This year the theme of the Fashion N Motion annual fashion show was the ‘Seven Deadly Sins.’ The event was put on to raise awareness for AIDs and HIV, using fashion as a way of showing that you can create anything out of nothing. The show also helps to broadcast the talents of makeup artists, creative stylists and models, as well as the whole production team and executive board.

To start out the show hosts Kyron Hammond, a senior accounting major from New Orleans, Louisiana, and Caleb Lawton, a junior marketing/ accounting major from Dallas, introduced the first of the seven deadly sins: The FNM’s version of “gluttony.” In the organizations’ description of the sin, they described the segment as “selfishness and indulgence.” They personify this theme by using flashy clothes and leather accessories to push the narrative of “Indulgence.” In the “Indulgence” section, the clothes were flashy and eye catching. By combining neon and animal prints with furs, the energy the models used for the segments matched the tone of the looks.

The next sin to be explored was “Candid” which was described as “avoidance of physical work.” This was the organization’s take of the sin, ‘Sloth.’ To demonstrate the sin, they dressed their models in slouchy and chilled out clothing. This contrast was very severe after the cocky styles that “Indulgence” gave the audience. With the ‘sloth’ style clothing, the stylist used oversized and cool tones to really push the ‘too cool to care’ attitude. The models also further this attitude by taking their time walking to the stage, occasionally pausing to check their phones and drink some water.

After the “Sloth” segment, the Fashion N Motion dance team came out on stage, their first of two performances of the night. Following their dance break, the next sin to be tackled was “wrath” or, as they described it: “Retaliation.” For this segment, the models walked down to the stage with a type of fierce chaotic energy, occasionally acting out fights between each other and the other audience members. To push this emotion, the models wore different shades of camo and red, occasionally pulling out a middle finger as an accessory. At one point, they had a model in a Purge-esque mask crawl out from behind the center stage and give his best ‘Skeletor’ impression.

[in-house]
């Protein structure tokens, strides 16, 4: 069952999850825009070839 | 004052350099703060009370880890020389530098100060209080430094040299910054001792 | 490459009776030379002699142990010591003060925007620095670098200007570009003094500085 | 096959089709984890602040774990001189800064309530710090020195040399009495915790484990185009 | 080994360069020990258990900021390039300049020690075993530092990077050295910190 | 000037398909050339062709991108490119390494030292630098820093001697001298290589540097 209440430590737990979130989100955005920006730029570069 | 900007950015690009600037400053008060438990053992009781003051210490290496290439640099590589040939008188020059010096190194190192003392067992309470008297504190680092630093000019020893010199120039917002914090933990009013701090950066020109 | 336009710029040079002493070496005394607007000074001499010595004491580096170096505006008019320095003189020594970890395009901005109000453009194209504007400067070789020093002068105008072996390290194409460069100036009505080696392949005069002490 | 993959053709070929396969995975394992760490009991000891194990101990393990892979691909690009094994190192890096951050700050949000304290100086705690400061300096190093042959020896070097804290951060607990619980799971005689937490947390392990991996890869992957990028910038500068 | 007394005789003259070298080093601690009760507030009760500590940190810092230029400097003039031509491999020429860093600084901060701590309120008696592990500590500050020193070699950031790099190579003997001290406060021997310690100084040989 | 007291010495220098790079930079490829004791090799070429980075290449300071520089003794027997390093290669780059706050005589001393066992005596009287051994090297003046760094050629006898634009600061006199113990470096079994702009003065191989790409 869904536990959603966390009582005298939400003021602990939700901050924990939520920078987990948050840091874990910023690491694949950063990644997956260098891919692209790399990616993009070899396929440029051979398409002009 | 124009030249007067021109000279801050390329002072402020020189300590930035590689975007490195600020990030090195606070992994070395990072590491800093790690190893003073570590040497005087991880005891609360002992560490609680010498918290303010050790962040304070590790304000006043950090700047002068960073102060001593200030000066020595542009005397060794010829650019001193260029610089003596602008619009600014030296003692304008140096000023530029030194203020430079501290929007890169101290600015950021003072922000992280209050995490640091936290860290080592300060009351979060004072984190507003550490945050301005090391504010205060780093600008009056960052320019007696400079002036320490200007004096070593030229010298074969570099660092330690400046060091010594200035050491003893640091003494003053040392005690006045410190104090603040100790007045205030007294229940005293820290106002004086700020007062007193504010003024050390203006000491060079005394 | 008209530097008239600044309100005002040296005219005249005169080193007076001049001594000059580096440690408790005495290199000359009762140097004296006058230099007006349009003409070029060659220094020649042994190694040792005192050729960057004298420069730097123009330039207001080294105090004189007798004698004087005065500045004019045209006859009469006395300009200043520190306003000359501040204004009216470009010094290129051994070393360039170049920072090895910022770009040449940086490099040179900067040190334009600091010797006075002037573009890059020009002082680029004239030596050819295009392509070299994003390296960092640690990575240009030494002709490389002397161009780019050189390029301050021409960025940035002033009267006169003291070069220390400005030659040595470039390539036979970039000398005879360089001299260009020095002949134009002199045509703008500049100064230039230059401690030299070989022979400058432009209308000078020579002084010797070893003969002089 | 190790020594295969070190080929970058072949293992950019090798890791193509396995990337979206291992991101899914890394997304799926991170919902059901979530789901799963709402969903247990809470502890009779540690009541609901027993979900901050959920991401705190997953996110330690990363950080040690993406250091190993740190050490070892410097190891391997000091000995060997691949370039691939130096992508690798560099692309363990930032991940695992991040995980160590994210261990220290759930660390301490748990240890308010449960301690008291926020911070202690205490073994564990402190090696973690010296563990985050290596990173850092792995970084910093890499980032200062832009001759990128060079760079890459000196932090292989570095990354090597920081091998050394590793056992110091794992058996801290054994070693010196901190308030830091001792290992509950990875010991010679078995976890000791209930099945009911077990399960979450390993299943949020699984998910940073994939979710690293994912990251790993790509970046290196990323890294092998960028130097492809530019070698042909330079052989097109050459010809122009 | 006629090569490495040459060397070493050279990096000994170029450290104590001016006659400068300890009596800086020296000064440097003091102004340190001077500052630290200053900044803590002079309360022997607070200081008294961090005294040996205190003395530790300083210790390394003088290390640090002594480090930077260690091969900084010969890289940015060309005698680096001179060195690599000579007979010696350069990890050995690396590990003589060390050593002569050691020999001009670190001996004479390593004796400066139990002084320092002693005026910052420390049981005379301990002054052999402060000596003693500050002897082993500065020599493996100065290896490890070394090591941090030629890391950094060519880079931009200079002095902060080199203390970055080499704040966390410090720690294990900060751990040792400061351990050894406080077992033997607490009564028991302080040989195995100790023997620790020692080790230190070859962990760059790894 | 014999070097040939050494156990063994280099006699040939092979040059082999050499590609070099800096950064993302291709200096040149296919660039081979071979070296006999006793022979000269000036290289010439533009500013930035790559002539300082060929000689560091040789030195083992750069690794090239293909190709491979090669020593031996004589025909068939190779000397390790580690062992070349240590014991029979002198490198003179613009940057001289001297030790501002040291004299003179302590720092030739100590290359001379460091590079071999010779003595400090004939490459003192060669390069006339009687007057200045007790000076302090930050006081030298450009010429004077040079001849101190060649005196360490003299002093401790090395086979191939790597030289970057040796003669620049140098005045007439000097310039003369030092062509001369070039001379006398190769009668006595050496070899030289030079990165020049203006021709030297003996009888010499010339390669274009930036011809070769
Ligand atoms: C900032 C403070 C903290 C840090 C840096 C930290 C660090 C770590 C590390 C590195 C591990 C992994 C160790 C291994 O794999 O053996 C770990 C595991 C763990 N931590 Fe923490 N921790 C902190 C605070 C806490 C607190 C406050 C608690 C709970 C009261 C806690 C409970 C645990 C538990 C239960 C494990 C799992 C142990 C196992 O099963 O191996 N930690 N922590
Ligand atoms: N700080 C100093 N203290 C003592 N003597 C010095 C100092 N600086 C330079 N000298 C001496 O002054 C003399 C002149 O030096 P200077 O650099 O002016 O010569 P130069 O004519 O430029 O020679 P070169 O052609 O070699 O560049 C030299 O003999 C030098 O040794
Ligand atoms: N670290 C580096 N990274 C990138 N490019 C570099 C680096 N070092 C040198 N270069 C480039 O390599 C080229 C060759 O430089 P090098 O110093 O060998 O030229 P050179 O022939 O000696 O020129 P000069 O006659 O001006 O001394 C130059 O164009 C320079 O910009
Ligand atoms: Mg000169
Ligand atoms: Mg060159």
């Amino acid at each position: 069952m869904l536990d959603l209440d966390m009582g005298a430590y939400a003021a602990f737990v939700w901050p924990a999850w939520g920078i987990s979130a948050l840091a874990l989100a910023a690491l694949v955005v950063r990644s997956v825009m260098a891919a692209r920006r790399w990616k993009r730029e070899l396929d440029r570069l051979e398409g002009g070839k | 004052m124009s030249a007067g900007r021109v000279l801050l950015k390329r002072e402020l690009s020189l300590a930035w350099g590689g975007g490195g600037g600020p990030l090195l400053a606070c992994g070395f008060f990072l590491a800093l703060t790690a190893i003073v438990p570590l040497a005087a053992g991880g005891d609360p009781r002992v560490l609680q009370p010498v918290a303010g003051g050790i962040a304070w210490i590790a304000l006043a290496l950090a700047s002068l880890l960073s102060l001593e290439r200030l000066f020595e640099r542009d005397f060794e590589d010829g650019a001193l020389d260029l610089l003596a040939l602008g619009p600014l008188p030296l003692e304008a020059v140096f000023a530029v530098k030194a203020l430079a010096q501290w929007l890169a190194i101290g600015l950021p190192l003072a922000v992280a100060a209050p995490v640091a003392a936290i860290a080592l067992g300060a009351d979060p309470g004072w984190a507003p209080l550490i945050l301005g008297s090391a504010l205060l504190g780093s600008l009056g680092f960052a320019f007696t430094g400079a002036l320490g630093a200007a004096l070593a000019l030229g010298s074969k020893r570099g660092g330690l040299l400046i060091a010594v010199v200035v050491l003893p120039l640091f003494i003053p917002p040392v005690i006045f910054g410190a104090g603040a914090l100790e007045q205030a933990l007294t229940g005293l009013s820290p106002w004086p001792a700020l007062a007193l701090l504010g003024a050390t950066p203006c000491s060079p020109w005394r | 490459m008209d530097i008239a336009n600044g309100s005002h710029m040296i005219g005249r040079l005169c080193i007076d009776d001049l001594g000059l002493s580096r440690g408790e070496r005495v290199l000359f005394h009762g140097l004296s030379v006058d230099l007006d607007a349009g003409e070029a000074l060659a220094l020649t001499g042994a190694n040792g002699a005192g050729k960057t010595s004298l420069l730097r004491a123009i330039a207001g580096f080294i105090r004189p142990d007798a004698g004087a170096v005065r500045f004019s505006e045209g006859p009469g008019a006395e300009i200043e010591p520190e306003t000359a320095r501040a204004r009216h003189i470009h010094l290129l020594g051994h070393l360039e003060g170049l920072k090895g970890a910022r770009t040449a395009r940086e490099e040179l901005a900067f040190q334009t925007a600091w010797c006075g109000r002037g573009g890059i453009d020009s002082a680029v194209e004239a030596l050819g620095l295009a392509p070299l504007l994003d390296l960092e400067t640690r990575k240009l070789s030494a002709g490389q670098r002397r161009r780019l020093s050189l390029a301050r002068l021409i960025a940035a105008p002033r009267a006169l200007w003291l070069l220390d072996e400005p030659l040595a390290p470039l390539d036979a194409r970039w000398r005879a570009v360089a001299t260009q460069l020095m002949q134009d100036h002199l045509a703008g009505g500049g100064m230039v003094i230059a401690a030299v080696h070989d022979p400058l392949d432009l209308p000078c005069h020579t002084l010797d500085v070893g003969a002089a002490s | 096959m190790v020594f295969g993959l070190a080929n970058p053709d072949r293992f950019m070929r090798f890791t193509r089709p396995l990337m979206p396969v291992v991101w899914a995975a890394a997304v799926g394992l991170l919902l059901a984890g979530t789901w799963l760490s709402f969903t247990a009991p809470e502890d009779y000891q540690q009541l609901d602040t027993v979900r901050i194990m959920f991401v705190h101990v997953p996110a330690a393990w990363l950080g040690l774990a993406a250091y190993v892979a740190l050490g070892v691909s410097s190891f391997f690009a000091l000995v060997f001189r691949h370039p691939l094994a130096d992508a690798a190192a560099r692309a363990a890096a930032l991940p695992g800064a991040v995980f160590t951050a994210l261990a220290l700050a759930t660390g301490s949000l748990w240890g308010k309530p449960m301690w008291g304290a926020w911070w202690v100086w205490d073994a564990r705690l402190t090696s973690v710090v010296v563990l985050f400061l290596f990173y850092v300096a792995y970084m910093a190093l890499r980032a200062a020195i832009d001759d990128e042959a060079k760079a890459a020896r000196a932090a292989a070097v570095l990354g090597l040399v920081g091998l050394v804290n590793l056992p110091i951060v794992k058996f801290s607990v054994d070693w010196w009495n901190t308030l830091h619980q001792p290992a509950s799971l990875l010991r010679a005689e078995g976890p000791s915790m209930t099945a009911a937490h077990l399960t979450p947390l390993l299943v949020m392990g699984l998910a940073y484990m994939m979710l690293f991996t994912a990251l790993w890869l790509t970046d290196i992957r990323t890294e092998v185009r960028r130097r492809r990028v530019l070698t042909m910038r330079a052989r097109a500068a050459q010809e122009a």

Following a short intermission and a raffle of shirts, candies and a Chick- Fil-A gift card, the next sin to take the stage was “lust.” For the theme of “lust,” FNM used the idea of “Thirst,” which they described as a “craving of power, money and lust.” This sin showed a lot of skin, a lot of lace and props to spice it up even further. There were multiple examples of power and of thirst itself, so much so that at one point a model lost one of her shoes on stage. The use of cool tones, satin and silk pushed the emotion even further.

“Greed” was the fifth sin to be explored. It was explained as “Desire” or “the pursuit of gold and fame.” The color schemes of black, whites and gold help personify the ideal. By pairing these colors with gold chains, rings and watches, they pushed the idea of power and wealth further. The organization also incorporated looks inspired by the “Clueless” movie character, ‘Cher,’ and one bodysuit that looked very similar to the character the Bride from ‘Kill-Bill.’

“Ambition” was described simply by the word “Ambition” and the phrase “resentment towards someone else’s success.” The models were dressed up using color schemes of greens and greys, incorporating satin and velvet. The models also performed little actions of being stopped by paparazzi, signing autographs and having a bodyguard escort. The whole segment was filled with suits and extravagant dresses that the models used to play up their materialistic attitudes.

The final segment of the show was for the sin “pride.” However, by using the term “Unapologetic,” they defined the sin with the phrase “one which expresses themselves.” This final segment was used to let each model truly express themselves. Each model was allowed to let their true personalities shine through their clothes and walks. There were pieces made out of plaid and camos, along with integrant patterns and sets.

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